Flutist Richard Sherman barely got his lips on a falafel sandwich at Sultan’s last week when a stranger walked up to him.
As principal stick man for the Lansing Symphony, Sherman is a conspicuous presence — look for the silver glint and heaving shoulders — but the subject of this encounter was Absolute Music, the star-studded classical concert series Sherman launched last fall in Old Town’s Absolute Gallery.
The final entry of the season, featuring Sherman’s flute-piano-violin trio Icarus, is set for Friday.
The man at Sultan’s told Sherman he was grateful not to have to go to Kerrytown Concert House in Ann Arbor to hear an intimate, creatively programmed and superbly executed chamber series.
“That encapsulated what I hoped this series would do for chamber music in East Lansing,” Sherman said.
The project was a gamble, but the first five concerts in the series filled the main gallery. The chance to hear the area’s top musicians, up close, playing music they clearly relish, proved to be a strong draw.
“It’s the kind of music that if I were going to a concert, I would like to hear,” Sherman said. “I’ve been wanting to shoot the moon like this for a long time.”
On Oct. 23, soprano Melanie Helton turned the gallery into Manhattan's Cafe Carlyle as she ran through a spellbinding set of songs, from Gershwin to Schubert to Hoagy Carmichael, talking informally between series.
"I didn't realize what the synergy between the performers and community would be until I got to sit down and listen to some of the concerts," Sherman said.
A tribute to French composer Francis Poulenc Feb. 5 was full of great moments, including heavyweight pianist Sergei Kvitko doggedly digging into "Babar the Elephant" under the three-martini charm of Ken Beachler's narration. (Check it out on YouTube; a recording is forthcoming.)
Two concerts - the multi-woodwind opener Sept. 25 and a duo piano recital with Ralph and Albertine Votapek March 5 — had overflow listeners standing in the neighboring space, craning their necks.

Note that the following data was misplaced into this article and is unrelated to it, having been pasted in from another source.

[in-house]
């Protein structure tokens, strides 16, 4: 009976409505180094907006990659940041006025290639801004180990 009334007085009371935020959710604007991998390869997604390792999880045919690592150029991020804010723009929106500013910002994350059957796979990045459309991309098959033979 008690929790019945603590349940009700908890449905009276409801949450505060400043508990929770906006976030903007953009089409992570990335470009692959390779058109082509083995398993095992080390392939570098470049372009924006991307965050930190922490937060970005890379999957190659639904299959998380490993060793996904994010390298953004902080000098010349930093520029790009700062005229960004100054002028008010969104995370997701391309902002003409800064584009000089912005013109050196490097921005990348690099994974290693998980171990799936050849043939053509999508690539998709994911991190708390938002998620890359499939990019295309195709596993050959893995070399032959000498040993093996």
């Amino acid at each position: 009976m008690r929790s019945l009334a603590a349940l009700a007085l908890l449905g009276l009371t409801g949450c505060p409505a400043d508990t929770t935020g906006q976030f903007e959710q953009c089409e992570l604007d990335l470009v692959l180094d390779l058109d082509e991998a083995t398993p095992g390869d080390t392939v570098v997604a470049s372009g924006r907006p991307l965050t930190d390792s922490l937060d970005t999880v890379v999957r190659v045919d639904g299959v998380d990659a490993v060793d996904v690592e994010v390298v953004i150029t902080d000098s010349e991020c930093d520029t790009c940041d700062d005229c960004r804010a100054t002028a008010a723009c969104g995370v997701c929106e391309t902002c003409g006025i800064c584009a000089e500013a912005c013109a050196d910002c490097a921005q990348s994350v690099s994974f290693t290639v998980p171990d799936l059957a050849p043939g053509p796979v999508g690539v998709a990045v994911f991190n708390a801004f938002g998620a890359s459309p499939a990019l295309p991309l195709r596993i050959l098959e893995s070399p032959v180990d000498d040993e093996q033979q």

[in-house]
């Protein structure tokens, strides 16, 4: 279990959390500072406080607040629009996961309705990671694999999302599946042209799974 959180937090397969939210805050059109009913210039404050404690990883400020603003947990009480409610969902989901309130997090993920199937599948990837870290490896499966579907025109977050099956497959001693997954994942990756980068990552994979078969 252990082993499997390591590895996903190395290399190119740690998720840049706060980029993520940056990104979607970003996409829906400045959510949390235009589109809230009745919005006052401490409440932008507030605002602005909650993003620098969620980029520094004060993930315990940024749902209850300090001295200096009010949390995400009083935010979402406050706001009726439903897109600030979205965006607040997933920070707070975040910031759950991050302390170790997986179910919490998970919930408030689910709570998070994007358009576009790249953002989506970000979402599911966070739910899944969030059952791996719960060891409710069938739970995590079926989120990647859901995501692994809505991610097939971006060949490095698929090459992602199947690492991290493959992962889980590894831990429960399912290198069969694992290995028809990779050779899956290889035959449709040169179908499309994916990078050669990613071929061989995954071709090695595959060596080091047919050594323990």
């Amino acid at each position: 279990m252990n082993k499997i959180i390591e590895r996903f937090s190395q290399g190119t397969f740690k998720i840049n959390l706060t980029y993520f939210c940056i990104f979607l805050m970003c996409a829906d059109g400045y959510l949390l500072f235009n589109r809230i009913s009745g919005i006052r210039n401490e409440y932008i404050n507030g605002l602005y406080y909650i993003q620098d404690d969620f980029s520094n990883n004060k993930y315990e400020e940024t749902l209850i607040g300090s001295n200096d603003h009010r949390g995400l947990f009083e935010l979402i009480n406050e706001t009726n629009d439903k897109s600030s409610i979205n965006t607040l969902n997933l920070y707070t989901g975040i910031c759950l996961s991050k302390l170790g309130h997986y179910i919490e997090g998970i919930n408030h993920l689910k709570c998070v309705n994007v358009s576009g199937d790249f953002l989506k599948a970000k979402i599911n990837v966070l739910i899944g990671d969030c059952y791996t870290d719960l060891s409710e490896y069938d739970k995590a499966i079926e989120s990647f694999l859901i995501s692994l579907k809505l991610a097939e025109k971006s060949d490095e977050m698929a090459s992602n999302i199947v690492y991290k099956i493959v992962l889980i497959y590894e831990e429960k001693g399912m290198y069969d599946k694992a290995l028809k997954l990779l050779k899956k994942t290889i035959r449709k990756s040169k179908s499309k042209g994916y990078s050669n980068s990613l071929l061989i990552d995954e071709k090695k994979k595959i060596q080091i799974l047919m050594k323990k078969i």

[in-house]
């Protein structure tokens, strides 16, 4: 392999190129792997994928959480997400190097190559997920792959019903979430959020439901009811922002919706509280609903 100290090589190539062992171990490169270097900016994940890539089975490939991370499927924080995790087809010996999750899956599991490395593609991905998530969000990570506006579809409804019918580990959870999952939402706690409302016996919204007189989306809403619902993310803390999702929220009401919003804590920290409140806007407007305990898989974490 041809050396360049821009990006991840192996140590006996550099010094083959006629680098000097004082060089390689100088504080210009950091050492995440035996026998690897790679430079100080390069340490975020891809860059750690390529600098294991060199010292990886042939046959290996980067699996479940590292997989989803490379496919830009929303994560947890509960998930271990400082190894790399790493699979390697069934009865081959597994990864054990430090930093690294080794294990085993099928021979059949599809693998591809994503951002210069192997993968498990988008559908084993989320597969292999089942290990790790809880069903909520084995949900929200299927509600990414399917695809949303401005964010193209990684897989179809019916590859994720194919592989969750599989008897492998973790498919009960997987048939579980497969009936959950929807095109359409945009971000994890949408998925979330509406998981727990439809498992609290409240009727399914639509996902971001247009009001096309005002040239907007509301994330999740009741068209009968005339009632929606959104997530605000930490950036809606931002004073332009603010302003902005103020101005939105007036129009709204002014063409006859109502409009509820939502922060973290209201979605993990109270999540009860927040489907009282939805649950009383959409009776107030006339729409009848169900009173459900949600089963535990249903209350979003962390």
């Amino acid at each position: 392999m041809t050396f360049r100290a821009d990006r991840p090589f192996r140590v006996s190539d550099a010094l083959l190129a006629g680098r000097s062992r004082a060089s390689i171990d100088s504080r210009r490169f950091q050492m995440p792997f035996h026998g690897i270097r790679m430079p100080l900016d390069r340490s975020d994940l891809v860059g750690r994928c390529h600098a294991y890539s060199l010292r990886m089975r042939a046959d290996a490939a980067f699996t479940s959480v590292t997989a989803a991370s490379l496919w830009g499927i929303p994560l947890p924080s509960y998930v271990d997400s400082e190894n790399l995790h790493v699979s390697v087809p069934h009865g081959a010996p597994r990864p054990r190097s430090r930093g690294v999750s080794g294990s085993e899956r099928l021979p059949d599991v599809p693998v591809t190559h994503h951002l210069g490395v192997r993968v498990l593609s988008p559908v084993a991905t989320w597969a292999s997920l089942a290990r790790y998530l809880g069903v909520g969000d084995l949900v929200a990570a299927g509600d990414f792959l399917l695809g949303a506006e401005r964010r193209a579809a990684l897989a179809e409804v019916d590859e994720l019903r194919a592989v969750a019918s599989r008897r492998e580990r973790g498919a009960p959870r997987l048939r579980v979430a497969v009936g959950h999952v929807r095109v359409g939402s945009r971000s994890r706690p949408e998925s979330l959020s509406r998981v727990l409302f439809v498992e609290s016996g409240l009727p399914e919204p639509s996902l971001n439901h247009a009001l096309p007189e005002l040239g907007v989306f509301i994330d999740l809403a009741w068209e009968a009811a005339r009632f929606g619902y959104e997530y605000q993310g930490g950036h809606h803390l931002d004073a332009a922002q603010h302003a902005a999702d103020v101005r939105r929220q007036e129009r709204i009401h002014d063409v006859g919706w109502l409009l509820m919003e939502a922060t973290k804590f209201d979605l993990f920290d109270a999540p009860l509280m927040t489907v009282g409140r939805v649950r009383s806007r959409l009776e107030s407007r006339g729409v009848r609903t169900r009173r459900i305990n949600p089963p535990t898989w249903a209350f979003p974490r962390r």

There’s usually a nice hang afterwards, thanks in part to a buffet spread (Mumbai has catered past concerts; Noodles and Company will furnish the food this week) and that decadent icon of Absolute Music, the festive punch fountain.
For Friday's season finale, Sherman brings Icarus, the high-octane trio he formed this year with Robert DeMaine, principal cellist of the Detroit Symphony, and pianist James Wilhemesen, director of the Clarkston Conservatory of Music.
The trio performed Nov. 13 at Absolute Gallery under the name Trio con Brio, but Sherman switched to Icarus because he felt more like "flying".
"It's so high-energy and intense that we feel like we leave the ground sometimes," Sherman said.
DeMaine, despite his busy Detroit Symphony slate is gung ho for the project, in part because they only play music they love - not the quotidian lot of a cellist in a big-city orchestra. This Friday they'll perform virtuosic and tuneful stuff from Johann Hummel, Camille Saint-Saens and American composer Norman Dello Joio.
The trip plans to record a CD at the Wharton Center May 17.
Six dates are already planned for next year’s Absolute Music, but Sherman hopes to find a corporate or institutional sponsor first. This year’s cheap $10 tickets covered general expenses, but it’s been a labor of love for the musicians.
Music (and caffeine) is Sherman’s element, but now he’s thinking of barging into banks and brokerages, like any fine arts rainmaker, and waving his silver stick at the suits. On the whole, he’d rather play Hummel, but the series is his baby and he’d like to see it grow.
“I’m flying by the seat of my pants here,” he said. “I’m not used to being an impresario.”
Absolute Music: Icarus Trio
(Richard Sherman, Robert DeMaine, James Wilhelmsen)
8 p.m. Friday, April 9
301 E. Grand River Ave., Lansing